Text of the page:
Hamilton teaming with Wesley Urban Ministries to try to save its day centre
The city will look at sharing costs, and eventually a joint location with an overdose prevention site
The city is teaming up with Wesley Urban Ministries to try to save a day centre that serves people who are homeless or in precarious housing.
City council's emergency and community services committee voted Thursday to develop a cost-sharing agreement to help pay for the centre between now and March 31, when the centre's lease with the current space at 195 Ferguson Ave. N. expires. It also hopes to start a joint service next year that includes a supervised drug injection and consumption site.
The city will also go to a future board meeting of the day centre's landlord, a separate agency called Wesley Community Homes, to find out why the day centre is being booted from its location.
"I want to go to a publicly funded board and get the answers from this landlord who's evicting a perfectly good service," said Jason Farr, Ward 2 councillor.
The day centre, he said, "is a nerve centre. At the very least, I want to look the board in the face … and say 'why don't you think this is a good location?'"
The day centre offers several services, including a health clinic, social interaction, warm meals, harm reduction groups and housing support. For more than 20 years, Wesley Urban Ministries has leased space from Wesley Community Homes. Now the latter says it wants the first and second floors to build more affordable housing.
Day centre supporters have been pleading with the city for help this year. The day centre is short money, the agency says, and is now short a place to exist. Without new space after March, it will have to close its doors.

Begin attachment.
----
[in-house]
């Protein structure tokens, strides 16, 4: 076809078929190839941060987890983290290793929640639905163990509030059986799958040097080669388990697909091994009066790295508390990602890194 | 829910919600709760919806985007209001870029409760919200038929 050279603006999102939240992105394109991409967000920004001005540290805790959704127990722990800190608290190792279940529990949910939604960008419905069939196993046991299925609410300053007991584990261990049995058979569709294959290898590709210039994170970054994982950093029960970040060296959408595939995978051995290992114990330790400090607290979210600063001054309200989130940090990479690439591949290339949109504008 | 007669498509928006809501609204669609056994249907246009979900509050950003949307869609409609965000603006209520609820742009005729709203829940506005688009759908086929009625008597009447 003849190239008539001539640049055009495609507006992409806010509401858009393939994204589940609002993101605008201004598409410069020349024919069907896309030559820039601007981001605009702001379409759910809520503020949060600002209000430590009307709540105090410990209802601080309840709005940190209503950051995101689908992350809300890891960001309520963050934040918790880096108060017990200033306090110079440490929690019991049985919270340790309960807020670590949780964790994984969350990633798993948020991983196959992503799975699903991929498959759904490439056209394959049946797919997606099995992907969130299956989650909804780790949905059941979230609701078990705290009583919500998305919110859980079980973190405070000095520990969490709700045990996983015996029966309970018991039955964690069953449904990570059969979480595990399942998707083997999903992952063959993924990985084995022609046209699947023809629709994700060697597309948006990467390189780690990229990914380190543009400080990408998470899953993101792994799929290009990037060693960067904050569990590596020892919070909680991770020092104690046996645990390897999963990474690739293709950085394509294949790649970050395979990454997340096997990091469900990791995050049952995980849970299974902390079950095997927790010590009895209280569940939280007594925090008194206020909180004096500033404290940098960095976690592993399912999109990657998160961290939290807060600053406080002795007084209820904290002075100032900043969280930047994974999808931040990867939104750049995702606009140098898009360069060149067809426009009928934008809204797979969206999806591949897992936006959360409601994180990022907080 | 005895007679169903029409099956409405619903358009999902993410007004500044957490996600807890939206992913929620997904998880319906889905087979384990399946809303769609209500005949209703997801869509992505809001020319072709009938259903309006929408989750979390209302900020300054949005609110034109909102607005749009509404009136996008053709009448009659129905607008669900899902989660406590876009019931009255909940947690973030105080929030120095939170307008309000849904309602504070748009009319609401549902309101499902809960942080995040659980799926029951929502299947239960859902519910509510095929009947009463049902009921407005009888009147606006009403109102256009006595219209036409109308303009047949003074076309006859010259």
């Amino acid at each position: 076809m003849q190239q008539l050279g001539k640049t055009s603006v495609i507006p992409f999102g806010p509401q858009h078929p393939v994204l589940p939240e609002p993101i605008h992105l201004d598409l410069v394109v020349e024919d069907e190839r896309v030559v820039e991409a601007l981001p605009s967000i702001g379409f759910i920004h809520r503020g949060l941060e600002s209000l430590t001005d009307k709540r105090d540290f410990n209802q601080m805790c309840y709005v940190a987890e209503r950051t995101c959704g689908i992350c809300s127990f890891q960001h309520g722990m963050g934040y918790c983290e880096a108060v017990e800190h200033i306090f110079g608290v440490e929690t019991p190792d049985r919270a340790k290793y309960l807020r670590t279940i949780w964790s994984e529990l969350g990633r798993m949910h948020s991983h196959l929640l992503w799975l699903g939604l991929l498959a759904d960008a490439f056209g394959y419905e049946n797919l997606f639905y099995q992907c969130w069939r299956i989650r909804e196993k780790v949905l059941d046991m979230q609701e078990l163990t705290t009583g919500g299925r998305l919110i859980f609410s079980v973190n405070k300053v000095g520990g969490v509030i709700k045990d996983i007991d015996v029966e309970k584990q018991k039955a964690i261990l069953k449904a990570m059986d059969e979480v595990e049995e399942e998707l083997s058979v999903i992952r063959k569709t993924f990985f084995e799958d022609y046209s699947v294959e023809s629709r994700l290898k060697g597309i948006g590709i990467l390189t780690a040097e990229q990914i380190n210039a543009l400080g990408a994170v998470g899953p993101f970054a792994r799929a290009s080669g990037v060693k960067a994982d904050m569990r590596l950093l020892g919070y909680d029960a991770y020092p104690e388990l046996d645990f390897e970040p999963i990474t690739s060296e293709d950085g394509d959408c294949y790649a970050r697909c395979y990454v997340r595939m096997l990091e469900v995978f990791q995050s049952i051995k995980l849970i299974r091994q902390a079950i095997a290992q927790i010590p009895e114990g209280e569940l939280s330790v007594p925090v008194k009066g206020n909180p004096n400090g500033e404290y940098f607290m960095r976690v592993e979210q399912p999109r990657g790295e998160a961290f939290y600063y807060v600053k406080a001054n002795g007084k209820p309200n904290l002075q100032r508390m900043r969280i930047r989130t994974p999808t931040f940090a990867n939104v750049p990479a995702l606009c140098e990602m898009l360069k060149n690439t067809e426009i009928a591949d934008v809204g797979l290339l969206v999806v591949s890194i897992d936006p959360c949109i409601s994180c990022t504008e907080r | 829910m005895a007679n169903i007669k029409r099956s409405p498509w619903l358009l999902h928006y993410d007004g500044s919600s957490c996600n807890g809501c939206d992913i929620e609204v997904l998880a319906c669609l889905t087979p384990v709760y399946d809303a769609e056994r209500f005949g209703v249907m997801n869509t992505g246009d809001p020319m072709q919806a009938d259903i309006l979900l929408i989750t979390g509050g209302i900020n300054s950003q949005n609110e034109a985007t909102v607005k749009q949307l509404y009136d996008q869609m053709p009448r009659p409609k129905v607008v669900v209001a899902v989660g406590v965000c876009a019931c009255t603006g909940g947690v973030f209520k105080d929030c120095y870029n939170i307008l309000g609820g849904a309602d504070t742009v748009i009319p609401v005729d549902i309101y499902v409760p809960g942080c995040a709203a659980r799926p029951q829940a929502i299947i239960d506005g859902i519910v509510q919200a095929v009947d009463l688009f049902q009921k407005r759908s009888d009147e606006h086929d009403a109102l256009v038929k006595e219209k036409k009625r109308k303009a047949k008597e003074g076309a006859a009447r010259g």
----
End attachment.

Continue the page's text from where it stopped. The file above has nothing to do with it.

Joe Speagle hopes that doesn't happen. For years, he worked in management. Then mental health and addiction issues took hold, and he's been homeless on an off over the years.
He's now 20 months clean, he said. He's in supportive housing through the Wayside House of Hamilton and does public speaking with various agencies. That includes Keeping Six, an organization supporting people who use drugs.
For many people addicted to drugs, Speagle said, there's a tiny window of time when they're ready to get help, and help has to be there. The day centre provides that. The city is in the midst of an opioid crisis, he said, so it's needed more than ever.
The day centre "gives us a place to meet," he told councillors. "It gives us a place to organize, so we can give our brothers and sisters a place to come and be part of society again."
CBC News is attempting to get a statement from Wesley Community Homes, but the board said last month that it hopes to build 10 to 12 affordable units in the space.
The board said Wesley Urban Ministries used to occupy space on both floors, but vacated the second floor in 2001. It was "purpose-built space" that Wesley Community Homes now can't rent out, the statement said.
City staff will update councillors in November on the status of the cost-sharing agreement, and the search for a permanent location. The city is already looking for space for its consumption and treatment services site.